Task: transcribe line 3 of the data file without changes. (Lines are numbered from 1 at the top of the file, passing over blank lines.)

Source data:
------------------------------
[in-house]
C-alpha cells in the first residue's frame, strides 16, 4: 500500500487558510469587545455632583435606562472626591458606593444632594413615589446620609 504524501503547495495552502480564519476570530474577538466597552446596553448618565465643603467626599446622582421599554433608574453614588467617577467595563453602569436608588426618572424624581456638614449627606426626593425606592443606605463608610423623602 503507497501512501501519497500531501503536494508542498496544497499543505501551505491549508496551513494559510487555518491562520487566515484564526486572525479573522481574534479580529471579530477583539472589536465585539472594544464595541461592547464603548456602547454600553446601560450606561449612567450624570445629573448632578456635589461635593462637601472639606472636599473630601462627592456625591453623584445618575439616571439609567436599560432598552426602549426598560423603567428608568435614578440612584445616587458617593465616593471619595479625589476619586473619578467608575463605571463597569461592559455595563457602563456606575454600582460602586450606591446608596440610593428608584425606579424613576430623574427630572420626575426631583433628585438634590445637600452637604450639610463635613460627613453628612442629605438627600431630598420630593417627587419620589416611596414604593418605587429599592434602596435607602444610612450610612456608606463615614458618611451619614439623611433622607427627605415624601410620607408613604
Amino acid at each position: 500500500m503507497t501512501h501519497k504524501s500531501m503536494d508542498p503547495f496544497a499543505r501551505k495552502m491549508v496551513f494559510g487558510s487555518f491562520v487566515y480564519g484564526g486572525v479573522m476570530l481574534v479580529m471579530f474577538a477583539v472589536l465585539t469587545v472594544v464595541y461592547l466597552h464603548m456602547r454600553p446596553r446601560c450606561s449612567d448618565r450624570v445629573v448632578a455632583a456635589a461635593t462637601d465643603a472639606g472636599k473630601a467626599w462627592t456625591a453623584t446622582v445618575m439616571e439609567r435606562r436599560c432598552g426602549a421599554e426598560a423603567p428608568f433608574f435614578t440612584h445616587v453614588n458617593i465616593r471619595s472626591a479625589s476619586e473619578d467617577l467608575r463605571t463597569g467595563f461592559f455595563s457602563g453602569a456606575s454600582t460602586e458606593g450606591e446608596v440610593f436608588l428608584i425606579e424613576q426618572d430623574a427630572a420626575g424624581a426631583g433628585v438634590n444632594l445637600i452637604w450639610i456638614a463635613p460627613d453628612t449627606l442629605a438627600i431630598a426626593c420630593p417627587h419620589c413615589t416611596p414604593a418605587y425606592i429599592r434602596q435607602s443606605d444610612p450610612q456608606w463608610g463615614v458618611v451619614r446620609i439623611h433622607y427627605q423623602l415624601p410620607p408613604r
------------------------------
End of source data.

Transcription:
Amino acid at each position: 500500500m503507497t501512501h501519497k504524501s500531501m503536494d508542498p503547495f496544497a499543505r501551505k495552502m491549508v496551513f494559510g487558510s487555518f491562520v487566515y480564519g484564526g486572525v479573522m476570530l481574534v479580529m471579530f474577538a477583539v472589536l465585539t469587545v472594544v464595541y461592547l466597552h464603548m456602547r454600553p446596553r446601560c450606561s449612567d448618565r450624570v445629573v448632578a455632583a456635589a461635593t462637601d465643603a472639606g472636599k473630601a467626599w462627592t456625591a453623584t446622582v445618575m439616571e439609567r435606562r436599560c432598552g426602549a421599554e426598560a423603567p428608568f433608574f435614578t440612584h445616587v453614588n458617593i465616593r471619595s472626591a479625589s476619586e473619578d467617577l467608575r463605571t463597569g467595563f461592559f455595563s457602563g453602569a456606575s454600582t460602586e458606593g450606591e446608596v440610593f436608588l428608584i425606579e424613576q426618572d430623574a427630572a420626575g424624581a426631583g433628585v438634590n444632594l445637600i452637604w450639610i456638614a463635613p460627613d453628612t449627606l442629605a438627600i431630598a426626593c420630593p417627587h419620589c413615589t416611596p414604593a418605587y425606592i429599592r434602596q435607602s443606605d444610612p450610612q456608606w463608610g463615614v458618611v451619614r446620609i439623611h433622607y427627605q423623602l415624601p410620607p408613604r